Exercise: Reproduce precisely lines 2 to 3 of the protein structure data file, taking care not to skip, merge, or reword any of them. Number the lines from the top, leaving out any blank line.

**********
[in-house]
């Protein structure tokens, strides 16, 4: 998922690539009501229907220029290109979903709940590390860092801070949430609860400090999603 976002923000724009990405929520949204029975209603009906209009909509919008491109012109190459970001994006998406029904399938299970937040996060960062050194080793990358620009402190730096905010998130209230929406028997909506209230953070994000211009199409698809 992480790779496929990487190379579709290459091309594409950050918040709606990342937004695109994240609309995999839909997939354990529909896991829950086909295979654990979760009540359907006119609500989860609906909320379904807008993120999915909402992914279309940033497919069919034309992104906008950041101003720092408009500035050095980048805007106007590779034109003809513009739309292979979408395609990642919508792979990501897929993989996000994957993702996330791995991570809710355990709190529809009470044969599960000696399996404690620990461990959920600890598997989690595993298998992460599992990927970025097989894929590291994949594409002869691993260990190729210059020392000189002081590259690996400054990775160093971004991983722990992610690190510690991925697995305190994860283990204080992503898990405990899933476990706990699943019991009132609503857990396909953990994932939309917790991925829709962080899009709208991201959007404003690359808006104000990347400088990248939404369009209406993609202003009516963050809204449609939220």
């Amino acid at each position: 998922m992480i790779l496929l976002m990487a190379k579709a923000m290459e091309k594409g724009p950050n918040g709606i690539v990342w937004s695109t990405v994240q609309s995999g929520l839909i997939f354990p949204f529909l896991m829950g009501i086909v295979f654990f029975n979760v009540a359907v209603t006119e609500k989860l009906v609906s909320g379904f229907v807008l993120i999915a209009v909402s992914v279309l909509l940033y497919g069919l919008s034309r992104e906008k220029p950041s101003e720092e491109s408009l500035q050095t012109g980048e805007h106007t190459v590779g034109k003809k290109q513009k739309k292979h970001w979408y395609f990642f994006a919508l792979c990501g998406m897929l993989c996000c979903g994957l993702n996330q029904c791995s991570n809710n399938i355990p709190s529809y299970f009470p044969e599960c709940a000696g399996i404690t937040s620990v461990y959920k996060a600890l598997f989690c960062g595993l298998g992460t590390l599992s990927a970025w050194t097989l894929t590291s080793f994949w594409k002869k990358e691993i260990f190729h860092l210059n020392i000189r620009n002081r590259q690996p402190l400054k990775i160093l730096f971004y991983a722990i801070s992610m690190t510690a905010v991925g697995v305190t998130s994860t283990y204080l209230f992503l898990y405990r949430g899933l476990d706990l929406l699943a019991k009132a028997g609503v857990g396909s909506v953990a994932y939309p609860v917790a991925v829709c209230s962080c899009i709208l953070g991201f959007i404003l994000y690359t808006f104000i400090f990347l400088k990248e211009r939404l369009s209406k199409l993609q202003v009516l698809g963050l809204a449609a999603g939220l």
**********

């Protein structure tokens, strides 16, 4: 998922690539009501229907220029290109979903709940590390860092801070949430609860400090999603 976002923000724009990405929520949204029975209603009906209009909509919008491109012109190459970001994006998406029904399938299970937040996060960062050194080793990358620009402190730096905010998130209230929406028997909506209230953070994000211009199409698809 992480790779496929990487190379579709290459091309594409950050918040709606990342937004695109994240609309995999839909997939354990529909896991829950086909295979654990979760009540359907006119609500989860609906909320379904807008993120999915909402992914279309940033497919069919034309992104906008950041101003720092408009500035050095980048805007106007590779034109003809513009739309292979979408395609990642919508792979990501897929993989996000994957993702996330791995991570809710355990709190529809009470044969599960000696399996404690620990461990959920600890598997989690595993298998992460599992990927970025097989894929590291994949594409002869691993260990190729210059020392000189002081590259690996400054990775160093971004991983722990992610690190510690991925697995305190994860283990204080992503898990405990899933476990706990699943019991009132609503857990396909953990994932939309917790991925829709962080899009709208991201959007404003690359808006104000990347400088990248939404369009209406993609202003009516963050809204449609939220």
């Amino acid at each position: 998922m992480i790779l496929l976002m990487a190379k579709a923000m290459e091309k594409g724009p950050n918040g709606i690539v990342w937004s695109t990405v994240q609309s995999g929520l839909i997939f354990p949204f529909l896991m829950g009501i086909v295979f654990f029975n979760v009540a359907v209603t006119e609500k989860l009906v609906s909320g379904f229907v807008l993120i999915a209009v909402s992914v279309l909509l940033y497919g069919l919008s034309r992104e906008k220029p950041s101003e720092e491109s408009l500035q050095t012109g980048e805007h106007t190459v590779g034109k003809k290109q513009k739309k292979h970001w979408y395609f990642f994006a919508l792979c990501g998406m897929l993989c996000c979903g994957l993702n996330q029904c791995s991570n809710n399938i355990p709190s529809y299970f009470p044969e599960c709940a000696g399996i404690t937040s620990v461990y959920k996060a600890l598997f989690c960062g595993l298998g992460t590390l599992s990927a970025w050194t097989l894929t590291s080793f994949w594409k002869k990358e691993i260990f190729h860092l210059n020392i000189r620009n002081r590259q690996p402190l400054k990775i160093l730096f971004y991983a722990i801070s992610m690190t510690a905010v991925g697995v305190t998130s994860t283990y204080l209230f992503l898990y405990r949430g899933l476990d706990l929406l699943a019991k009132a028997g609503v857990g396909s909506v953990a994932y939309p609860v917790a991925v829709c209230s962080c899009i709208l953070g991201f959007i404003l994000y690359t808006f104000i400090f990347l400088k990248e211009r939404l369009s209406k199409l993609q202003v009516l698809g963050l809204a449609a999603g939220l």